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7th Circuit affirms men’s drug convictions

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In a consolidated appeal brought by two men convicted on charges stemming from a heroin conspiracy, the 7th Circuit Court of Appeals affirmed their convictions. Ronald Zitt, who went to trial, argued he was entitled to a mistrial. Joshua Wampler pleaded guilty but argued he should be allowed to appeal.

The two were charged in a multi-count, multi-defendant indictment alleging a heroin conspiracy and substantive counts of distribution. Zitt was convicted by a jury of conspiring to distribute and of distributing heroin; Wampler pleaded guilty to conspiring to distribute heroin.

At Zitt’s trial, government witness James Summers answered a question saying, “I was in prison while he’s locked up,” referring to Zitt. Zitt’s attorney immediately moved for a mistrial, which was denied. The attorney declined the judge’s other remedies: a recess to investigate whether the two men were in the same facility at the same time or an admonishment to the jury that Summers’ answer was irrelevant.

“Even if we assume for the sake of argument that Summers’s testimony was improper, the statement was not so prejudicial that Zitt was denied a fair trial, so any arguable error would be harmless. Summers’s comment was brief and nondescript and, afterward, Zitt’s criminal history was never mentioned again,” Judge Ann Claire Williams wrote. “Thus, there was no danger that, because of this fleeting answer, the jury was prevented from fairly evaluating the evidence.”

“Finally, any impact Summers’s quick reference to Zitt’s past jail time may have had on the jury is outweighed by the overwhelming evidence of guilt,” he continued.

Turning to Wampler’s appeal, the judges dismissed his appeal finding he waived his right to appeal as a condition of his plea agreement. Wampler’s appointed attorney concluded that the appeal is frivolous and sought to withdraw. The Circuit judges granted the attorney’s motion to withdraw and denied Wampler’s motion for substitute counsel.

The case is United States of America v. Ronald Zitt and Joshua Wampler, 12-1277, 12-2865.

 

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  1. Just an aside, but regardless of the outcome, I 'm proud of Judge William Hughes. He was the original magistrate on the Home place issue. He ruled for Home Place, and was primaried by Brainard for it. Their tool Poindexter failed to unseat Hughes, who won support for his honesty and courage throughout the county, and he was reelected Judge of Hamilton County's Superior Court. You can still stand for something and survive. Thanks, Judge Hughes!

  2. CCHP's real accomplishment is the 2015 law signed by Gov Pence that basically outlaws any annexation that is forced where a 65% majority of landowners in the affected area disagree. Regardless of whether HP wins or loses, the citizens of Indiana will not have another fiasco like this. The law Gov Pence signed is a direct result of this malgovernance.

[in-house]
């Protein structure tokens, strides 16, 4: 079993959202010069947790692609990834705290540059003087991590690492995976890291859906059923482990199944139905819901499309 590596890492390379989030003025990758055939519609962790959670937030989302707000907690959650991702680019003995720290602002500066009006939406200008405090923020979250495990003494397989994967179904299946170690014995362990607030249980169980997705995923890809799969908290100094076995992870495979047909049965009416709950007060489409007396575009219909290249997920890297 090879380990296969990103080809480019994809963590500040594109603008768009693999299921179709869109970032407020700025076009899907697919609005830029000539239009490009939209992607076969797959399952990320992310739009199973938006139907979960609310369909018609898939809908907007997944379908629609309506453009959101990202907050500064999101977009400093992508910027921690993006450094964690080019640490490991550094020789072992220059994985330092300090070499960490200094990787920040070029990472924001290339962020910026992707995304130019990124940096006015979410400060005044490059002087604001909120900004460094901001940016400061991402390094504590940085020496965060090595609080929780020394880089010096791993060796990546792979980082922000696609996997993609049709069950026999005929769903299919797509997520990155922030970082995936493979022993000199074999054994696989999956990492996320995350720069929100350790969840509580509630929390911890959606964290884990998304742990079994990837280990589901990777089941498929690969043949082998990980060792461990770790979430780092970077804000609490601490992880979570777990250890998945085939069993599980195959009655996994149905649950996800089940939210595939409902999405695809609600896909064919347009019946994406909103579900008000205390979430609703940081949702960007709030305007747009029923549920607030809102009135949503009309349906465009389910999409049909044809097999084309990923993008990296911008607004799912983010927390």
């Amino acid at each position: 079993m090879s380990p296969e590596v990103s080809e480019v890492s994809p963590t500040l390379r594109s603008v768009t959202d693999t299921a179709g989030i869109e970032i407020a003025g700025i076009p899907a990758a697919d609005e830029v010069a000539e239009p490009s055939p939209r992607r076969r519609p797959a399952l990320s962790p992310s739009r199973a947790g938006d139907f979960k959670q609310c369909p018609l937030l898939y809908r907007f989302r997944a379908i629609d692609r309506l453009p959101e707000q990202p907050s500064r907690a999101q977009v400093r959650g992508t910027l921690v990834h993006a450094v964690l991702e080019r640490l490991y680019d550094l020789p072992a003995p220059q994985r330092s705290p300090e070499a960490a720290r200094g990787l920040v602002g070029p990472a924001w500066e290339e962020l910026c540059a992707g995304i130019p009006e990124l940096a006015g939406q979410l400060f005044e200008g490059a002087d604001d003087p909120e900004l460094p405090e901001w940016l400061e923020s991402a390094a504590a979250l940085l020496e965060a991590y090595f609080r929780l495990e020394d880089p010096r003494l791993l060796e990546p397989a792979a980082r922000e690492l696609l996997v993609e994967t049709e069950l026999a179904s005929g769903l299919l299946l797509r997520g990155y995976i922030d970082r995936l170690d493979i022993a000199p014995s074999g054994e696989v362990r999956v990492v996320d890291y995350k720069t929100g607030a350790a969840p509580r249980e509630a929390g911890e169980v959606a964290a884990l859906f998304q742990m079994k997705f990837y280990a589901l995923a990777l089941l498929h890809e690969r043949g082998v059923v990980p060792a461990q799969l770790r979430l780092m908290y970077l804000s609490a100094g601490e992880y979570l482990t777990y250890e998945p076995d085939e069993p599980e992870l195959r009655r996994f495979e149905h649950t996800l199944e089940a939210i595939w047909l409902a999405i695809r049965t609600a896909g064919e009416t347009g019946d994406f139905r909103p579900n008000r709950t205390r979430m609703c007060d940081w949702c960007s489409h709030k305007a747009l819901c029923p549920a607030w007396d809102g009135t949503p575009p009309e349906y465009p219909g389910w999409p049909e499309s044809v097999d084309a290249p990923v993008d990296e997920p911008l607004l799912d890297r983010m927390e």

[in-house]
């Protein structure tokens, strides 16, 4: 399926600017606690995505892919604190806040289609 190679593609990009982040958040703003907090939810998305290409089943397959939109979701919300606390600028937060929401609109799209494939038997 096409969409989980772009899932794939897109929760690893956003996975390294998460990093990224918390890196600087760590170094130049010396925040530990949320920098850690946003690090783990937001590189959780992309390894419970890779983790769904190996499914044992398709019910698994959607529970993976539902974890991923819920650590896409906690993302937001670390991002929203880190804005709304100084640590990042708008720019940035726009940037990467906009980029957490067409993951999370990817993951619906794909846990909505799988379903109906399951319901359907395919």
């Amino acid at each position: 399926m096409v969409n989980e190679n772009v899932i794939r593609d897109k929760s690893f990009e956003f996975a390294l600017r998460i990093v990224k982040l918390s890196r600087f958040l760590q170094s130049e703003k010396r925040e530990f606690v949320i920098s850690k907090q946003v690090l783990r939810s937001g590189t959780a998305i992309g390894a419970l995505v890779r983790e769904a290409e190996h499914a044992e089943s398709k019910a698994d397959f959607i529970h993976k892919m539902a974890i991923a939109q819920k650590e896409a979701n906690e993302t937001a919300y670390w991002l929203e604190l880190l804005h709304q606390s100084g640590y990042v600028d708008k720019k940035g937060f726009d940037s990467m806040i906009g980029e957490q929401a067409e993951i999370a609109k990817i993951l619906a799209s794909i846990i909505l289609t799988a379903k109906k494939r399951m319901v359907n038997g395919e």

3. I gave tempparry guardship to a friend of my granddaughter in 2012. I went to prison. I had custody. My daughter went to prison to. We are out. My daughter gave me custody but can get her back. She was not order to give me custody . but now we want granddaughter back from friend. She's 14 now. What rights do we have

  4. This sure is not what most who value good governance consider the Rule of Law to entail: "In a letter dated March 2, which Brizzi forwarded to IBJ, the commission dismissed the grievance “on grounds that there is not reasonable cause to believe that you are guilty of misconduct.”" Yet two month later reasonable cause does exist? (Or is the commission forging ahead, the need for reasonable belief be damned? -- A seeming violation of the Rules of Profession Ethics on the part of the commission) Could the rule of law theory cause one to believe that an explanation is in order? Could it be that Hoosier attorneys live under Imperial Law (which is also a t-word that rhymes with infamy) in which the Platonic guardians can do no wrong and never owe the plebeian class any explanation for their powerful actions. (Might makes it right?) Could this be a case of politics directing the commission, as celebrated IU Mauer Professor (the late) Patrick Baude warned was happening 20 years ago in his controversial (whisteblowing) ethics lecture on a quite similar topic: http://www.repository.law.indiana.edu/cgi/viewcontent.cgi?article=1498&context=ilj

  5. I have a case presently pending cert review before the SCOTUS that reveals just how Indiana regulates the bar. I have been denied licensure for life for holding the wrong views and questioning the grand inquisitors as to their duties as to state and federal constitutional due process. True story: https://www.scribd.com/doc/299040839/2016Petitionforcert-to-SCOTUS Shorter, Amici brief serving to frame issue as misuse of govt licensure: https://www.scribd.com/doc/312841269/Thomas-More-Society-Amicus-Brown-v-Ind-Bd-of-Law-Examiners

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